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Curt Simmons, Last of the Phillies’ Whiz Kids, Dies at 93


Curt Simmons, a pitcher who helped propel the 1950 Philadelphia Phillies to the franchise’s first pennant in 35 years and went on to grow to be considered one of baseball’s leading left-handers in his 20 major league seasons, died on Tuesday at his home in Ambler, Pa. He was 93.

His daughter, Susan D’Acquisto, confirmed that death. She said Simmons had a hip alternative years ago that had been compromised and caused him to grow to be bedridden and ultimately debilitated.

Simmons was the last survivor of the mostly young 1950 Phillies team often known as the Whiz Kids, who captured the National League pennant on the ultimate day of the season, only to be swept by the Yankees within the World Series.

While pitching for the Phillies, Simmons was a three-time All-Star. In his mid-30s, after getting back from elbow surgery, he pitched for the St. Louis Cardinals’ 1964 N.L. pennant winners and commenced twice of their seven-game World Series victory over the Yankees.

Counting on his fastball early on and later reinventing himself with quite a lot of pitches that kept batters off stride, Simmons had a profession record of 193 victories and 183 losses.

In the summertime of 1950, when he was 21, he teamed with the long run Hall of Fame right-hander Robin Roberts, who was 23, and a lineup that included one other future Hall of Famer, Richie Ashburn, 23, in center field and the hard-hitting Del Ennis, 25, in left field. That Whiz Kids team won a long-sought pennant after ending 16 games behind the league champion Brooklyn Dodgers in 1949.

Simmons had a 17-8 record for the 1950 Phillies in early September, when the Army National Guard unit he had joined after the outbreak of the Korean War in late June was called up for energetic duty.

The Phillies, managed by Eddie Sawyer, were one game ahead of the Dodgers going into the season’s final Sunday once they captured the N.L. pennant with a 4-1 victory at Ebbets Field on Dick Sisler’s Tenth-inning three-run home run.

While the players were celebrating their stunning pennant victory, they phoned Simmons at his Army base in Pennsylvania.

“The boys from the party called me from the Warwick Hotel in Philly,” Simmons told The Palm Beach Post in 2009. “A few of them were coherent, some weren’t.”

Simmons and Roberts, a 20-game winner in 1950, were the anchors of the Phillies’ starting rotation. The pitching staff also included Jim Konstanty, a rare “old-timer” on the ball club at 33, who won 16 games, all in relief, and was named the N.L.’s Most worthy player; and Bob Miller, who won 11 games and was runner-up for rookie of the 12 months.

However the Phillies did little on the plate within the World Series, scoring only five runs in losing 4 straight to the Yankees.

“Roberts and Simmons at all times rose to the occasion,” the catcher Andy Seminick told Danny Peary for the oral history “We Played the Game” (2004). “We’d go into town for a three-game series, we were confident we’d win at the very least two games.”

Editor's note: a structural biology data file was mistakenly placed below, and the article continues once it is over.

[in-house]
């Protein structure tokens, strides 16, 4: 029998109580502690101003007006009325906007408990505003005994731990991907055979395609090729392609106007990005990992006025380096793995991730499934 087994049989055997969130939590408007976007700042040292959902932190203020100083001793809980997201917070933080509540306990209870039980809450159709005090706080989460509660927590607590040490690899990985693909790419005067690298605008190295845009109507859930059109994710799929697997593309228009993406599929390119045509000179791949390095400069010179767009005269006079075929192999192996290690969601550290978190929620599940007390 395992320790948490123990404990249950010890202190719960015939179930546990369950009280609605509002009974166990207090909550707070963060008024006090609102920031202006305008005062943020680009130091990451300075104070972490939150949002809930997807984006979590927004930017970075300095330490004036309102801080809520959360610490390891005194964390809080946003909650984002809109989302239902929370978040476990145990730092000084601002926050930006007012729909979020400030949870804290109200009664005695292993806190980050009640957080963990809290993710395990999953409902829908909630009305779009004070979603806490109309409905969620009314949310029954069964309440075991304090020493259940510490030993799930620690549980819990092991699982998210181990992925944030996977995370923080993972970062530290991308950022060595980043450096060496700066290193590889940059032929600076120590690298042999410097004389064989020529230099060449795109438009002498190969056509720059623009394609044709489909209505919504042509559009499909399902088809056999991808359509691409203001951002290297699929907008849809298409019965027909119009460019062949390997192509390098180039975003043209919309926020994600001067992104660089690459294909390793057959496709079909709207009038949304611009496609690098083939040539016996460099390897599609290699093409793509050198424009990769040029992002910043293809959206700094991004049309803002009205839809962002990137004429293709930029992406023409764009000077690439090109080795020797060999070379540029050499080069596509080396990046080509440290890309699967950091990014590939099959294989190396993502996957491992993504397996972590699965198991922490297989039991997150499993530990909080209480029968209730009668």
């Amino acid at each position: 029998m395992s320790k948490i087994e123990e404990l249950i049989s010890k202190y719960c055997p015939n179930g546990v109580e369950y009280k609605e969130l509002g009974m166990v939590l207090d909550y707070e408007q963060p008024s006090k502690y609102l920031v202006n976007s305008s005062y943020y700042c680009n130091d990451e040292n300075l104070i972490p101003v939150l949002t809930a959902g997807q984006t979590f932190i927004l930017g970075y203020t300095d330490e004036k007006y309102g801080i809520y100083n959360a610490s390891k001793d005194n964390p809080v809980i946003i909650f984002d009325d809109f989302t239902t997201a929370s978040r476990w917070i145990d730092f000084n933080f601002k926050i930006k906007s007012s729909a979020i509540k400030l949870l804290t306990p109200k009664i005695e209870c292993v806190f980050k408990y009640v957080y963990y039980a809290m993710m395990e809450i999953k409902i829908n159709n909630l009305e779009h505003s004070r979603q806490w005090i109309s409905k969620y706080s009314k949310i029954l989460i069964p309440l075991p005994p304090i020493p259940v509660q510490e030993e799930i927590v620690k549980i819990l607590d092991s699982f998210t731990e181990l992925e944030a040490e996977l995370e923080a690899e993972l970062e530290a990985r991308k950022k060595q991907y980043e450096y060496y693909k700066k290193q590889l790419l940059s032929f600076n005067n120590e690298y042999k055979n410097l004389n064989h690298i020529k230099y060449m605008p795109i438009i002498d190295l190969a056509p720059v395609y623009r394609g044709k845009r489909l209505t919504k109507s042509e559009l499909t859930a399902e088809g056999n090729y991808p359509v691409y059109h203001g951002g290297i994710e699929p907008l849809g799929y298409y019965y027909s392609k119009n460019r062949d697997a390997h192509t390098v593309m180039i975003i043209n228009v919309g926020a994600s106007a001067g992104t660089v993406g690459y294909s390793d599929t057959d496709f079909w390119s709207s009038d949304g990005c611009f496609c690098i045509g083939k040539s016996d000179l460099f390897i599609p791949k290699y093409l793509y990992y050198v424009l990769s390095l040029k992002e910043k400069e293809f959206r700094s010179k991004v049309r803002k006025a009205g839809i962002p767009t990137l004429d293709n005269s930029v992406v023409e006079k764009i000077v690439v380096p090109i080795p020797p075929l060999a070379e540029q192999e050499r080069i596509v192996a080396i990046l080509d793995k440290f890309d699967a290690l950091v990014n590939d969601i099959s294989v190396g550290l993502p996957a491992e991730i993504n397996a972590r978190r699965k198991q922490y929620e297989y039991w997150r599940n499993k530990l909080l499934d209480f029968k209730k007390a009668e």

Hank Aaron regarded Simmons as probably the greatest fastball pitchers he faced. He also remembered how deceptive he could possibly be.

“I wasn’t fooled fairly often,” Aaron told The Recent York Times in 1976, but “Curt Simmons was the hardest to read because he hid the ball so long behind his hips.”

The Phillies released Simmons in May 1960. The Cardinals signed him a number of days later. He posted an 18-9 record in 1964.

“Curt knows the hitters higher than anyone within the league,” Johnny Keane, the Cardinals’ manager, told Sports Illustrated that June. “He has the curve, the slider and the change, and he can reach back and get the fastball.”

Simmons joined with Bob Gibson and Ray Sadecki on the pitching staff that helped take the 1964 Cardinals to a World Series title. He began Games 3 and 6 and pitched well, however the Cardinals lost each games before beating the Yankees in Game 7.

He later pitched for the Chicago Cubs and the California Angels. He retired in 1967.

Curtis Thomas Simmons was born on May 19, 1929, in Egypt, Pa., northwest of Allentown. His father, Lawrence, worked in a cement mill, and his mother, Hattie (Peifly) Simmons, was a homemaker.

A star pitcher at Whitehall High School in Pennsylvania’s Lehigh Valley, he was signed by the Phillies to a $65,000 bonus, an enormous figure for the time, when he graduated in 1947. He pitched in a single game for the Phillies that 12 months, then had losing records in the following two years before flourishing in 1950.

Simmons pitched for an Army baseball team until his discharge before the 1952 baseball season. He won 14 games that 12 months and led the N.L. in shutouts, with six. He won 16 games in 1953, though he missed a month after losing a part of a toe in a lawn mower accident.

After leaving baseball, Simmons was a partner with Roberts and others in a golf course in Ambler, Pa. He became the last living Whiz Kid when Miller, his pitching corps teammate, died in November 2020 at 94. During their last years, Simmons and Miller, who was living in Michigan, kept in contact by phone, reliving their glorious summer of 1950.

Along with his daughter, Simmons is survived by his sons, Timothy and Thomas, and 7 grandchildren. His wife, Dorothy (Ludwig) Simmons, died in 2012.

Simmons long remembered his disappointment over missing the 1950 World Series.

“Two days before the Series began, they called me into the Army office and said they’d give me a 10-day leave without pay,” he told The Allentown Morning Call in 2014. “I wasn’t eligible to pitch since the rosters needed to be arrange three days before the Series, so I pitched batting practice.

“I feel I put the fellows in a slump because I used to be pitching pretty good.”

Alex Traub contributed reporting.

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